New research is uncovering dozens of genes associated with autism and helping to explain a broader swath of cases across the spectrum.

While science has previously linked several genes to autism, they only account for about 20% of cases of the developmental disorder. And, many known genes are tied to more profound forms of autism that present with co-occurring conditions like epilepsy and intellectual disability.

But in a new study published this month in the journal Nature Genetics, researchers found 60 genes related to autism, including five with a more moderate impact on cognition and other characteristics of the condition. The study is based on data from nearly 43,000 people with autism.

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Notably, the variants in these five genes were often inherited from a child’s parents — even though the majority of the parents did not have autism or cognitive differences — while most previously known autism genes are considered de novo, or spontaneous.

“Overall, the genes we found may represent a different class of genes that are more directly associated with the core symptoms of ASD than previously discovered genes,” said Dr. Wendy Chung of Columbia University Medical Center, a coauthor of the study. “We need to do more detailed studies including more individuals who carry these genes to understand how each gene contributes to the features of autism, but we think these genes will help us unravel the biological underpinnings that lead to most cases of autism.”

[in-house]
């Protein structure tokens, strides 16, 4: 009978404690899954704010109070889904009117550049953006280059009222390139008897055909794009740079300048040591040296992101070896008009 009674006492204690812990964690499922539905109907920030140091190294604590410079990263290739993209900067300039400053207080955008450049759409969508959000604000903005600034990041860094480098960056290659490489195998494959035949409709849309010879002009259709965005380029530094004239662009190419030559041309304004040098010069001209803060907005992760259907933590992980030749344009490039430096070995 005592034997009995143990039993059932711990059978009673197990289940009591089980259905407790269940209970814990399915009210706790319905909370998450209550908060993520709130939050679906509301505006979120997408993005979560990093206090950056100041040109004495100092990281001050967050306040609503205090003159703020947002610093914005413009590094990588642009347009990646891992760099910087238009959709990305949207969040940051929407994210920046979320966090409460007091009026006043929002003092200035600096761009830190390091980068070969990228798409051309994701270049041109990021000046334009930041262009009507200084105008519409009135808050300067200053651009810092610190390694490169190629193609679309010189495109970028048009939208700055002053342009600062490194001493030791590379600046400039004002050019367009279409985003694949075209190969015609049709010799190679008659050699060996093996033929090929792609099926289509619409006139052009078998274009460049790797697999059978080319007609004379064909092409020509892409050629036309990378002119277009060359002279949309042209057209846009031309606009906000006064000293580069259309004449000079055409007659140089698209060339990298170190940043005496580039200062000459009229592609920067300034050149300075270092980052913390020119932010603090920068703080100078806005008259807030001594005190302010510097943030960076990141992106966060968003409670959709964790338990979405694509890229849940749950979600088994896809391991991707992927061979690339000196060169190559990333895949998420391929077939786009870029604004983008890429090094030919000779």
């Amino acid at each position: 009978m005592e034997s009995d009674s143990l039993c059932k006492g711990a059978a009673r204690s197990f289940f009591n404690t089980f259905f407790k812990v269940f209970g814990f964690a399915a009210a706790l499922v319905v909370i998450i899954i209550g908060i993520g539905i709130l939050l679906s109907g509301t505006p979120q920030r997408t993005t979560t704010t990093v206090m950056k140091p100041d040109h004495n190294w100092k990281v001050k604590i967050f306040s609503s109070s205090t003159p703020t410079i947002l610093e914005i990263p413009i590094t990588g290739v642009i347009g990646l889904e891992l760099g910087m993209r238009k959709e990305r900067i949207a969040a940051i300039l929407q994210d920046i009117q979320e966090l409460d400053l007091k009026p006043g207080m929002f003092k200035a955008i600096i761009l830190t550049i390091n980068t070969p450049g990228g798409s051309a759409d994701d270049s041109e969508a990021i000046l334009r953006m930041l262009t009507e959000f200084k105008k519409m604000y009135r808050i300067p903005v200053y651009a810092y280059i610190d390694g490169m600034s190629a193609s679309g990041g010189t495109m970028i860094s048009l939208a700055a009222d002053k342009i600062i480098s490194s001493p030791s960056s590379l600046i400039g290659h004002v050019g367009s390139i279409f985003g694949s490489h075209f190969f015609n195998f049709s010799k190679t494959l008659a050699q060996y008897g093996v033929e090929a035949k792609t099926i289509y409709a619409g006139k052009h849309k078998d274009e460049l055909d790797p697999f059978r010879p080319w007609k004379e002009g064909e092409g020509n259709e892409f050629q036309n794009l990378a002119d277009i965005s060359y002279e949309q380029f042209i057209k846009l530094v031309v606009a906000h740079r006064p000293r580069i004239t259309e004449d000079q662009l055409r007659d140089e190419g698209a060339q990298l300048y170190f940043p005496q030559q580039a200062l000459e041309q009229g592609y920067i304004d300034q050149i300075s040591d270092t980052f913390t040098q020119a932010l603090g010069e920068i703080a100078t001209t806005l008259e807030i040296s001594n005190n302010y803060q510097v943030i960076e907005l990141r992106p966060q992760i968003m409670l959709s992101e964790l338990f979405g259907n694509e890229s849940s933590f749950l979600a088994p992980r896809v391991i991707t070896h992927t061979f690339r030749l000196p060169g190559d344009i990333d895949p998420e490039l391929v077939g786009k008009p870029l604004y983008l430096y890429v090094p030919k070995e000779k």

The findings were published alongside the results of three other studies in Nature Genetics assessing similar large sets of genetic data.

One of the other studies — which is the largest ever of its kind — examined information collected from 150,000 people including 20,000 with autism. It found over 70 genes “very strongly associated with autism” and another 250 with “strong links” to the condition.

“A critical takeaway is that autism has many genetic mutations driving it and thus genetic testing is warranted, not just for the benefit of families and individuals at risk for autism spectrum disorder, but also to drive development of therapeutics,” said Joseph D. Buxbaum, director of the Seaver Autism Center for Research and Treatment at Mount Sinai and a coauthor of the study looking at 150,000 people. “The more we can advance therapeutics, based on the targets identified in these genetic findings, the more people we have the potential to help, which could have a significant impact in addressing autism and developmental delay worldwide.”

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